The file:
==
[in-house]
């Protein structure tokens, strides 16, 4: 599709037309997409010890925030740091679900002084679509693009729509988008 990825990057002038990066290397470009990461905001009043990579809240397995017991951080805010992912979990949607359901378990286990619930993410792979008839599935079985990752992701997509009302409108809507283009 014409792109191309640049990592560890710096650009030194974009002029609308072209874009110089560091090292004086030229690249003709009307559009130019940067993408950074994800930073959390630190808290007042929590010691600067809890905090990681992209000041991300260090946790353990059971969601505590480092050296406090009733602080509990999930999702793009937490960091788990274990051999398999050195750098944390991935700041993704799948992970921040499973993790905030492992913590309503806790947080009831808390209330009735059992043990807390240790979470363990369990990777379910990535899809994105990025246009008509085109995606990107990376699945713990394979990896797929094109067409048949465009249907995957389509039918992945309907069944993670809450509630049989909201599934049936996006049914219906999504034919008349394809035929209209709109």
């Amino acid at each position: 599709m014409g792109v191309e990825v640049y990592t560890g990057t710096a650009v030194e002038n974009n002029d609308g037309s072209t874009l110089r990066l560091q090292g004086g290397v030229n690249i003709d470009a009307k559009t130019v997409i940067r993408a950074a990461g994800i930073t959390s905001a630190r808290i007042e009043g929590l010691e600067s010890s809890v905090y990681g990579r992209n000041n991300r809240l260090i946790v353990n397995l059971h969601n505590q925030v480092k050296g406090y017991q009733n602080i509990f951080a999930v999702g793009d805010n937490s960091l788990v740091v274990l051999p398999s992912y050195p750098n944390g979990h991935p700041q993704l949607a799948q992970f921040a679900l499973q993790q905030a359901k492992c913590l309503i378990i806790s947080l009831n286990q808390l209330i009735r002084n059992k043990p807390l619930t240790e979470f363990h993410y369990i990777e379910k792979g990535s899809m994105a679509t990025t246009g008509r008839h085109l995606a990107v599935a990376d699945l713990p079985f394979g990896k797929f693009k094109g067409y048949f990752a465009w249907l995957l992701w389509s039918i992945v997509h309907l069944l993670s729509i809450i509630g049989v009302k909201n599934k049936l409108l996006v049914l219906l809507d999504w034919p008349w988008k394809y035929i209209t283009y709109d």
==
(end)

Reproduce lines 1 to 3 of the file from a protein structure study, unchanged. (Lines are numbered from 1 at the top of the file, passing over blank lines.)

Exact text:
[in-house]
């Protein structure tokens, strides 16, 4: 599709037309997409010890925030740091679900002084679509693009729509988008 990825990057002038990066290397470009990461905001009043990579809240397995017991951080805010992912979990949607359901378990286990619930993410792979008839599935079985990752992701997509009302409108809507283009 014409792109191309640049990592560890710096650009030194974009002029609308072209874009110089560091090292004086030229690249003709009307559009130019940067993408950074994800930073959390630190808290007042929590010691600067809890905090990681992209000041991300260090946790353990059971969601505590480092050296406090009733602080509990999930999702793009937490960091788990274990051999398999050195750098944390991935700041993704799948992970921040499973993790905030492992913590309503806790947080009831808390209330009735059992043990807390240790979470363990369990990777379910990535899809994105990025246009008509085109995606990107990376699945713990394979990896797929094109067409048949465009249907995957389509039918992945309907069944993670809450509630049989909201599934049936996006049914219906999504034919008349394809035929209209709109």
């Amino acid at each position: 599709m014409g792109v191309e990825v640049y990592t560890g990057t710096a650009v030194e002038n974009n002029d609308g037309s072209t874009l110089r990066l560091q090292g004086g290397v030229n690249i003709d470009a009307k559009t130019v997409i940067r993408a950074a990461g994800i930073t959390s905001a630190r808290i007042e009043g929590l010691e600067s010890s809890v905090y990681g990579r992209n000041n991300r809240l260090i946790v353990n397995l059971h969601n505590q925030v480092k050296g406090y017991q009733n602080i509990f951080a999930v999702g793009d805010n937490s960091l788990v740091v274990l051999p398999s992912y050195p750098n944390g979990h991935p700041q993704l949607a799948q992970f921040a679900l499973q993790q905030a359901k492992c913590l309503i378990i806790s947080l009831n286990q808390l209330i009735r002084n059992k043990p807390l619930t240790e979470f363990h993410y369990i990777e379910k792979g990535s899809m994105a679509t990025t246009g008509r008839h085109l995606a990107v599935a990376d699945l713990p079985f394979g990896k797929f693009k094109g067409y048949f990752a465009w249907l995957l992701w389509s039918i992945v997509h309907l069944l993670s729509i809450i509630g049989v009302k909201n599934k049936l409108l996006v049914l219906l809507d999504w034919p008349w988008k394809y035929i209209t283009y709109d």